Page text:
Having failed to plan for the success of the stay at home order, California must now plan for the poverty pandemic and other crises that will soon follow.
History will not be kind to government at any level for its inaction in the face of COVID-19 during February 2020. Sadly, we have squandered our time in March and April as well. Our inability to plan for a timely transition into the next phase of the pandemic will cost California dearly in the weeks and months ahead.
On March 24th, I urged “the government [to] develop and model [public health] alternatives on the assumption that the stay at home order will successfully flatten the curve.” I reasoned that we should “enter our ‘new normal’ phase of managing the virus [through more narrowly-tailored stay at home orders for the most vulnerable and ongoing public social distancing measures] as soon as possible to reduce the massive collateral costs of near-maximum social distancing.” The government has failed us on both counts.
It has been obvious for two weeks that the statewide stay at home order has achieved its intended purpose – it has more than flattened the hospitalization curve. During this time, the Governor has announced that we will coordinate with Oregon and Washington (but not Nevada and Arizona?) on transitioning into the next phase of the pandemic, pivoted to six indicators that he said will guide his decision to lift the stay at home order, and stated that that “localism” will be “determinative” in transitioning out of stay at home order. Earlier this week, he made it clear that localism is a one-way street – localities can impose more severe public health restrictions than the statewide stay at home order, but they cannot adopt less restrictive measures to meet their unique circumstances because infected people may (continue to) travel across the State. In effect, the Governor is now telling us that despite our successes, we must all to stay home to prevent an “Escape from LA,” which accounts for a disproportionate share of COVID-19 fatalities and cases in California. After 34 days of staying at home, we are no closer to having an actual plan for exiting the stay at home order than we were on day 1, despite the fact that the fatality rate from the virus is far lower than previously estimated.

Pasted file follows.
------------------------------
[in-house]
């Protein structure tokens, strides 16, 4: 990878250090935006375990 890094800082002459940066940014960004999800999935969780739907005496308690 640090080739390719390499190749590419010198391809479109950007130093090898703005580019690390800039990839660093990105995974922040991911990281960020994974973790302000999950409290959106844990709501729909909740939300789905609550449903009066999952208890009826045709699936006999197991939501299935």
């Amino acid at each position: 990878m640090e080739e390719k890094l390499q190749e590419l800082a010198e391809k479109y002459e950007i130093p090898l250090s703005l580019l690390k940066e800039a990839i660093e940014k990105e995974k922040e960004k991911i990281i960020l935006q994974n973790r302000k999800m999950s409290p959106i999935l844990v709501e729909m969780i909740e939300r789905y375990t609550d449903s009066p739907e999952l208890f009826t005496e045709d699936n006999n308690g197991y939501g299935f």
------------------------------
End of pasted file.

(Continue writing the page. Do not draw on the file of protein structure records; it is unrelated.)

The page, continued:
What is happening to California while the Governor fiddles? With each day that passes, the stay at home order is creating catastrophic collateral consequences. Our economy continues to sink to unprecedented lows. If it has not already done so, our unemployment rate will soon exceed the highest rate seen during the peak of the Great Recession. Some economists believe we may approach unemployment levels that rival the Great Depression. Either way, massive unemployment will push our poverty levels – already the highest in the nation – to astronomical new heights. The State is now burning from more than COVID-19.
With increased poverty will come a predictable and tragic parade of horribles – homelessness, food insecurity, and worsening physical and mental health for millions of Californians. Indeed, it has already started — many Food Banks are already straining to meet demand. With each day that passes under the stay at home order, we are damaging thousands of lives, often irreparably.